Even with having gone back to theaters in recent weeks, there is still plenty to check out from home. Stylistically, Shadow in the Cloud is two movies in one with the last 30-minutes consuming everything that worked well in the first two-thirds.
It started off as a self-contained, creature-horror movie (loosely based on the “Nightmare at 20,000 Feet” episode of the Twilight Zone) set during WWII, but ended as a completely over-the-top and unbelievable fantasy-action flick. There’s a scene in the trailer where Chloë Grace Moretz falls from the aircraft into the explosion of another aircraft and it propels her right back where she came from…and she’s totally unharmed. Unfortunately, that kinda stuff overpowers everything else.
Director and co-writer Roseanne Liang had a unique vibe going for about an hour. Moretz’s character has a secret mission that persuades a group of airmen to let her on board, so there’s a mystery that gets slowly unraveled. The majority of the first two acts also take place while she is separated from her top-secret package and isolated in one of the plane’s gunner nests. As a result, almost all the dialogue takes place via the intercom system and forces her character and the audience to use their imaginations to visualize what’s going on in the rest of the plane. There are a few moments of cleverly cut-together shots that add some colorful visual elements to the equation but, for the most part, the mystery begins to unravel remotely as Moretz is trapped and helpless to do anything about it.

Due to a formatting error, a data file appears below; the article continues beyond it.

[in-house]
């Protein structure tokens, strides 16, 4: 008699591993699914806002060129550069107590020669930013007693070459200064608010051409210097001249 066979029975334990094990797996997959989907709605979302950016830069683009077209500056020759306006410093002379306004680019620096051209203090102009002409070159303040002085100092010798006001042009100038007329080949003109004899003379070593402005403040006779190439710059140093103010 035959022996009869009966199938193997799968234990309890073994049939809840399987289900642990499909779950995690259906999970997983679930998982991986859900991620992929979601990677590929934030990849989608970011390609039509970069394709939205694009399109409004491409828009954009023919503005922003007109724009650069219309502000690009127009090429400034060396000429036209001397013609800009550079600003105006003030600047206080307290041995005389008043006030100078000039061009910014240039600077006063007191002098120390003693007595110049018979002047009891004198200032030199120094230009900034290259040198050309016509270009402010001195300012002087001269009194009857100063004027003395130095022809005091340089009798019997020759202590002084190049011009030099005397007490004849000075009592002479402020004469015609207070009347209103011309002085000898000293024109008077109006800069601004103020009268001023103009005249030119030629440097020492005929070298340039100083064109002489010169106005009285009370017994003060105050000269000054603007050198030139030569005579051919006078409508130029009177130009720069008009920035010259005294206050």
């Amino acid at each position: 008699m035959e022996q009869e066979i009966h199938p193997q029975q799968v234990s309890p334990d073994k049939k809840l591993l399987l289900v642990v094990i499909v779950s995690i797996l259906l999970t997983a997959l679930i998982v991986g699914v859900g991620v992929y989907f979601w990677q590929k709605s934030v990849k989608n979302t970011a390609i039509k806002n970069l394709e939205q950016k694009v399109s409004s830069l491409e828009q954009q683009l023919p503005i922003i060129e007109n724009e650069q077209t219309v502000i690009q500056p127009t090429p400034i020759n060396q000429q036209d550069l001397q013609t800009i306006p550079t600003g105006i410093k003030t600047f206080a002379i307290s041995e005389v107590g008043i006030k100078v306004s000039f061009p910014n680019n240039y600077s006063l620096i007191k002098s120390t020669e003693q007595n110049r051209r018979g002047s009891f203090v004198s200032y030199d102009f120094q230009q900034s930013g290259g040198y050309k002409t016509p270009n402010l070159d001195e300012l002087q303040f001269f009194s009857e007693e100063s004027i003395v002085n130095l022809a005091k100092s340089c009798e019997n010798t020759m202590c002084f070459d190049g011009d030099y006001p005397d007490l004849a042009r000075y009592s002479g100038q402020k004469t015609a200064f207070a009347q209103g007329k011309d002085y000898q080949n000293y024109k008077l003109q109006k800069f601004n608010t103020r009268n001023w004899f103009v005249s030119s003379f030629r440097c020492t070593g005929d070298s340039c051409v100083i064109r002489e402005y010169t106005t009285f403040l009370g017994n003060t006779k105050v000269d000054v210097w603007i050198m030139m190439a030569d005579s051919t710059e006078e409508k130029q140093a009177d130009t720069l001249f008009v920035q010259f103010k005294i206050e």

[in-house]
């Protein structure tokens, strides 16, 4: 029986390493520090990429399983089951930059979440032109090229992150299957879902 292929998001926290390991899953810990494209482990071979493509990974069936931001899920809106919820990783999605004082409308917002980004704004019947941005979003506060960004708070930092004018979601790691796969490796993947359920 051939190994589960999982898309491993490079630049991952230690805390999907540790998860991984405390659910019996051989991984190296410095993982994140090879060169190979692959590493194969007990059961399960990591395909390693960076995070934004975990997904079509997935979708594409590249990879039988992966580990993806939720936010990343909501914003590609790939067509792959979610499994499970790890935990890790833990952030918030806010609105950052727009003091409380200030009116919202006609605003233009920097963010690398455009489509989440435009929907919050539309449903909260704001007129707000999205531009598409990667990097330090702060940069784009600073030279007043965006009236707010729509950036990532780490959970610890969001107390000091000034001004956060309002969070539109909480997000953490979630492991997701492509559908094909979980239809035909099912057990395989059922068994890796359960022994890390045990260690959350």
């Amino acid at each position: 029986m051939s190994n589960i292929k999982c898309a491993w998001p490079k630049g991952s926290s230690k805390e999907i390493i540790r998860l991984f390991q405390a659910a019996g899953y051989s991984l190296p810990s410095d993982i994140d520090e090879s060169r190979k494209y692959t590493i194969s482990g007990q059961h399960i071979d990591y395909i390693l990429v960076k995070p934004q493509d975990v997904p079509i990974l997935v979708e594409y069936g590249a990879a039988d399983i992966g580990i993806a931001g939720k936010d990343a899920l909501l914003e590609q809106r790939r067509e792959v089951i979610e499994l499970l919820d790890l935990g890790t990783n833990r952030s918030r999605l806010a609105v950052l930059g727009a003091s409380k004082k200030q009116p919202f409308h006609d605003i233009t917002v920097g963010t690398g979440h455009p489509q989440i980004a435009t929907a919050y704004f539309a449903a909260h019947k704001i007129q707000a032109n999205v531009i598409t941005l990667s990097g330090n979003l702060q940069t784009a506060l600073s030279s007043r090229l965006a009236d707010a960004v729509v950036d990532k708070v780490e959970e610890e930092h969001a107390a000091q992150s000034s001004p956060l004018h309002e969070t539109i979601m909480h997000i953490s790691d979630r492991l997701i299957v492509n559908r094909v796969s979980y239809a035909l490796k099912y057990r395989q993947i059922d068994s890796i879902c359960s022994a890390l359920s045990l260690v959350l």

That was when the movie was at its best because it simplified the storytelling and put the narrative in the hands of its lead actor. It felt very much like a stage performance and reminded me of “Locke” to some extent. Moretz sells it best while leading the dance emotionally. Mahuia Bridgman-Cooper’s original music helps a lot with scene-setting early on. Even if it’s more at home with a neon-drenched 80s-era horror flick, that’s what makes it awesome.
The movie takes a hard 180-degree turn at that point, selling out a carefully crafted narrative of tension and suspense for an action blockbuster assault that left any shred of believability falling back to Earth.
Liang did some things that worked really well, but the final act of the movie ends up leaving a much larger impression and ultimately drags the whole thing down with it.
Recommendation: The strongest elements of the storytelling are creative and worth checking out and it’s only an hour and 23-minutes.